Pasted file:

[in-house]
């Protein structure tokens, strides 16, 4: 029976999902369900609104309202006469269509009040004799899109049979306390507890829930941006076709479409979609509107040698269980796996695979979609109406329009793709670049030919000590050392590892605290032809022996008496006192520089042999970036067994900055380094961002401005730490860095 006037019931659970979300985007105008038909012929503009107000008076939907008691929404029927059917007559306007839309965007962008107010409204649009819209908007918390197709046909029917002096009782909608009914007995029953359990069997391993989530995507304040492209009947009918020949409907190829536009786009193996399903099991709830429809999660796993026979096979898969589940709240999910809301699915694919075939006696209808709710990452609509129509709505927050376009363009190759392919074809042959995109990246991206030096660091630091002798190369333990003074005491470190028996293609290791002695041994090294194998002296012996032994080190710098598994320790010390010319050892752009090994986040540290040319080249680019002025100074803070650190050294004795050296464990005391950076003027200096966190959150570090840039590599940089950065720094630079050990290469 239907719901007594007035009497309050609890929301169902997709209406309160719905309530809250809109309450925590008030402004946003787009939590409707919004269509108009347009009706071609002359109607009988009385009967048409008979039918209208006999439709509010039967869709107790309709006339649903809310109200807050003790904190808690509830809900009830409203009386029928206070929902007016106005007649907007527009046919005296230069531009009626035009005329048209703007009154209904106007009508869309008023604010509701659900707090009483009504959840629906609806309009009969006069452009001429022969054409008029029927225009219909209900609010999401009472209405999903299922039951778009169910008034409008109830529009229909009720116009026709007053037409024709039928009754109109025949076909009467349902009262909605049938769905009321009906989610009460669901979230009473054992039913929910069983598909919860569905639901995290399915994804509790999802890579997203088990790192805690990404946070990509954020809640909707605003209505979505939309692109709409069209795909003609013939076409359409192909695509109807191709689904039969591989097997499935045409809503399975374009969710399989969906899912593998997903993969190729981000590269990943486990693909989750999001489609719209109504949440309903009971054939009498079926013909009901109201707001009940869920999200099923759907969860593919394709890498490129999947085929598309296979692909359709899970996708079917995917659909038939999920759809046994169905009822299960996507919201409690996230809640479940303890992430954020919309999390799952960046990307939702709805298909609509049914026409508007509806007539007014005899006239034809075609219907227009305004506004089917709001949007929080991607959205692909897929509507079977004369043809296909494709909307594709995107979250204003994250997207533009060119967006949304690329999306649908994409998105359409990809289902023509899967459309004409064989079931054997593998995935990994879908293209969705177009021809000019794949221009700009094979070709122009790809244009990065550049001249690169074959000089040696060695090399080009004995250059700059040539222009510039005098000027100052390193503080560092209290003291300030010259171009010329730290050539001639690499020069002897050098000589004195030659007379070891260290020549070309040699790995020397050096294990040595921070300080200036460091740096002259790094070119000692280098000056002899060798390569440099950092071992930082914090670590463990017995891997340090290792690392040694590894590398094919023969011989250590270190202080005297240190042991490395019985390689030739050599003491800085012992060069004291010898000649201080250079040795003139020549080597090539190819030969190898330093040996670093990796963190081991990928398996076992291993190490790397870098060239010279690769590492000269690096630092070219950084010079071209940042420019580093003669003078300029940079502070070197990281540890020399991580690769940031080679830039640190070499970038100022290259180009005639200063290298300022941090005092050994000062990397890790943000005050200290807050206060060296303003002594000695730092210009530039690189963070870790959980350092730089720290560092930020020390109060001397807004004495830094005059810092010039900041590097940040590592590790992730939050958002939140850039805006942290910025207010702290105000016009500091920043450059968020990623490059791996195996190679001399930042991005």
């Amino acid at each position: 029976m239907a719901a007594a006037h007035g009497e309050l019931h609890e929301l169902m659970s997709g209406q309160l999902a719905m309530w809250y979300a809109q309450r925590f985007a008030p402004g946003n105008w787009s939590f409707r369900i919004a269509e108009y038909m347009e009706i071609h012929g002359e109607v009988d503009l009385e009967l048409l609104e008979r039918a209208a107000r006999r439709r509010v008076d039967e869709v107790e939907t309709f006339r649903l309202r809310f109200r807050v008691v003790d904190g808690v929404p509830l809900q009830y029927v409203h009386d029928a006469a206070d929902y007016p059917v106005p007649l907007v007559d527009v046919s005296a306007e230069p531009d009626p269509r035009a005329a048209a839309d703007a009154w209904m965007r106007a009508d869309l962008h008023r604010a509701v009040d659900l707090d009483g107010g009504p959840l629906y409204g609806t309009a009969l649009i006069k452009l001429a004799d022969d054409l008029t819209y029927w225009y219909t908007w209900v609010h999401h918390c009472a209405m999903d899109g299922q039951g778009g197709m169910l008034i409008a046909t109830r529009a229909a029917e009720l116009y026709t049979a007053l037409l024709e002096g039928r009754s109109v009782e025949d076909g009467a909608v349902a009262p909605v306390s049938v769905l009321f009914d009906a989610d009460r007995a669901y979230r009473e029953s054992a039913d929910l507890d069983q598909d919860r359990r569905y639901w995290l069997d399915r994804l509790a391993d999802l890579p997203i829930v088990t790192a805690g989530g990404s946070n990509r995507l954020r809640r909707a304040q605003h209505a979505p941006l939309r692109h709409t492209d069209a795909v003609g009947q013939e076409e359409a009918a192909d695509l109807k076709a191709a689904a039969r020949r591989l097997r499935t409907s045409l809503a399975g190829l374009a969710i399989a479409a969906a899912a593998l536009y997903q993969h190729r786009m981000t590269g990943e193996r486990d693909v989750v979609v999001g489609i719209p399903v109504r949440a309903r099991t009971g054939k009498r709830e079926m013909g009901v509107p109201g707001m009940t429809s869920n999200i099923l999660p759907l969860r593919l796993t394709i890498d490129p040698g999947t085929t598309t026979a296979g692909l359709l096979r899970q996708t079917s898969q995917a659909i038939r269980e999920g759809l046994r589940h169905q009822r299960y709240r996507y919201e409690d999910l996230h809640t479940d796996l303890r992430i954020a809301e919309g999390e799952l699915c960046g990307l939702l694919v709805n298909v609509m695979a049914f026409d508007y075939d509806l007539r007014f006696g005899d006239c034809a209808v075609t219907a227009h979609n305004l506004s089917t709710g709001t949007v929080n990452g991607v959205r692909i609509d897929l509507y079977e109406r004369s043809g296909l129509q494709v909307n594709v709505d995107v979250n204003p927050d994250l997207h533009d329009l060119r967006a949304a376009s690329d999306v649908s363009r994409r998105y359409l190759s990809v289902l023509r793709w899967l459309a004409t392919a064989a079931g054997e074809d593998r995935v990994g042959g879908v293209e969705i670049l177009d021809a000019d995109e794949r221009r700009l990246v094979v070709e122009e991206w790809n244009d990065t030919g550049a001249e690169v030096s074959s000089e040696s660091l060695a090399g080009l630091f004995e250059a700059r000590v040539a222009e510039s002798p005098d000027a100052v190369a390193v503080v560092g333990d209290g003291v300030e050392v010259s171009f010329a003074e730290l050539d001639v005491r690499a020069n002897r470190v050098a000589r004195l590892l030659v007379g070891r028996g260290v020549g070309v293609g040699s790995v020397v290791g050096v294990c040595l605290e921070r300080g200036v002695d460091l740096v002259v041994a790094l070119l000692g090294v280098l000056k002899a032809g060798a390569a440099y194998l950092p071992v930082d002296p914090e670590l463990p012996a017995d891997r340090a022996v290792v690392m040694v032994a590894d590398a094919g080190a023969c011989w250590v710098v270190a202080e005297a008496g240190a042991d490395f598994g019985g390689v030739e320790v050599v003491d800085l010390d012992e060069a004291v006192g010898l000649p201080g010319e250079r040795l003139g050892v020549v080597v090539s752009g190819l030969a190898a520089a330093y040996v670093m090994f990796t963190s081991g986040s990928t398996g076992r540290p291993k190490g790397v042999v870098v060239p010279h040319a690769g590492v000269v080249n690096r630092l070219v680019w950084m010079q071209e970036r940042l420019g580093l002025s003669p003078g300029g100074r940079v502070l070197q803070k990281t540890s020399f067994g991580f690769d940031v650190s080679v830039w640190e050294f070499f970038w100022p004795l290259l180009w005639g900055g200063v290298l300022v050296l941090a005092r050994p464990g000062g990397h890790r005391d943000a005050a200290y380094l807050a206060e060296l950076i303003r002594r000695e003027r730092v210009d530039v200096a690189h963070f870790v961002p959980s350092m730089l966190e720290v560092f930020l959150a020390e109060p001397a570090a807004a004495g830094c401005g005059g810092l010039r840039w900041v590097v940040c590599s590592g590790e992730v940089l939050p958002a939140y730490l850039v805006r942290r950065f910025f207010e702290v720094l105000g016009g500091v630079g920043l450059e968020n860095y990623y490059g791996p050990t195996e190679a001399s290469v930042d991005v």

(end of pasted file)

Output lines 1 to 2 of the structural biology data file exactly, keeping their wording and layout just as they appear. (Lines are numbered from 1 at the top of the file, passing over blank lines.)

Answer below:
[in-house]
């Protein structure tokens, strides 16, 4: 029976999902369900609104309202006469269509009040004799899109049979306390507890829930941006076709479409979609509107040698269980796996695979979609109406329009793709670049030919000590050392590892605290032809022996008496006192520089042999970036067994900055380094961002401005730490860095 006037019931659970979300985007105008038909012929503009107000008076939907008691929404029927059917007559306007839309965007962008107010409204649009819209908007918390197709046909029917002096009782909608009914007995029953359990069997391993989530995507304040492209009947009918020949409907190829536009786009193996399903099991709830429809999660796993026979096979898969589940709240999910809301699915694919075939006696209808709710990452609509129509709505927050376009363009190759392919074809042959995109990246991206030096660091630091002798190369333990003074005491470190028996293609290791002695041994090294194998002296012996032994080190710098598994320790010390010319050892752009090994986040540290040319080249680019002025100074803070650190050294004795050296464990005391950076003027200096966190959150570090840039590599940089950065720094630079050990290469 239907719901007594007035009497309050609890929301169902997709209406309160719905309530809250809109309450925590008030402004946003787009939590409707919004269509108009347009009706071609002359109607009988009385009967048409008979039918209208006999439709509010039967869709107790309709006339649903809310109200807050003790904190808690509830809900009830409203009386029928206070929902007016106005007649907007527009046919005296230069531009009626035009005329048209703007009154209904106007009508869309008023604010509701659900707090009483009504959840629906609806309009009969006069452009001429022969054409008029029927225009219909209900609010999401009472209405999903299922039951778009169910008034409008109830529009229909009720116009026709007053037409024709039928009754109109025949076909009467349902009262909605049938769905009321009906989610009460669901979230009473054992039913929910069983598909919860569905639901995290399915994804509790999802890579997203088990790192805690990404946070990509954020809640909707605003209505979505939309692109709409069209795909003609013939076409359409192909695509109807191709689904039969591989097997499935045409809503399975374009969710399989969906899912593998997903993969190729981000590269990943486990693909989750999001489609719209109504949440309903009971054939009498079926013909009901109201707001009940869920999200099923759907969860593919394709890498490129999947085929598309296979692909359709899970996708079917995917659909038939999920759809046994169905009822299960996507919201409690996230809640479940303890992430954020919309999390799952960046990307939702709805298909609509049914026409508007509806007539007014005899006239034809075609219907227009305004506004089917709001949007929080991607959205692909897929509507079977004369043809296909494709909307594709995107979250204003994250997207533009060119967006949304690329999306649908994409998105359409990809289902023509899967459309004409064989079931054997593998995935990994879908293209969705177009021809000019794949221009700009094979070709122009790809244009990065550049001249690169074959000089040696060695090399080009004995250059700059040539222009510039005098000027100052390193503080560092209290003291300030010259171009010329730290050539001639690499020069002897050098000589004195030659007379070891260290020549070309040699790995020397050096294990040595921070300080200036460091740096002259790094070119000692280098000056002899060798390569440099950092071992930082914090670590463990017995891997340090290792690392040694590894590398094919023969011989250590270190202080005297240190042991490395019985390689030739050599003491800085012992060069004291010898000649201080250079040795003139020549080597090539190819030969190898330093040996670093990796963190081991990928398996076992291993190490790397870098060239010279690769590492000269690096630092070219950084010079071209940042420019580093003669003078300029940079502070070197990281540890020399991580690769940031080679830039640190070499970038100022290259180009005639200063290298300022941090005092050994000062990397890790943000005050200290807050206060060296303003002594000695730092210009530039690189963070870790959980350092730089720290560092930020020390109060001397807004004495830094005059810092010039900041590097940040590592590790992730939050958002939140850039805006942290910025207010702290105000016009500091920043450059968020990623490059791996195996190679001399930042991005």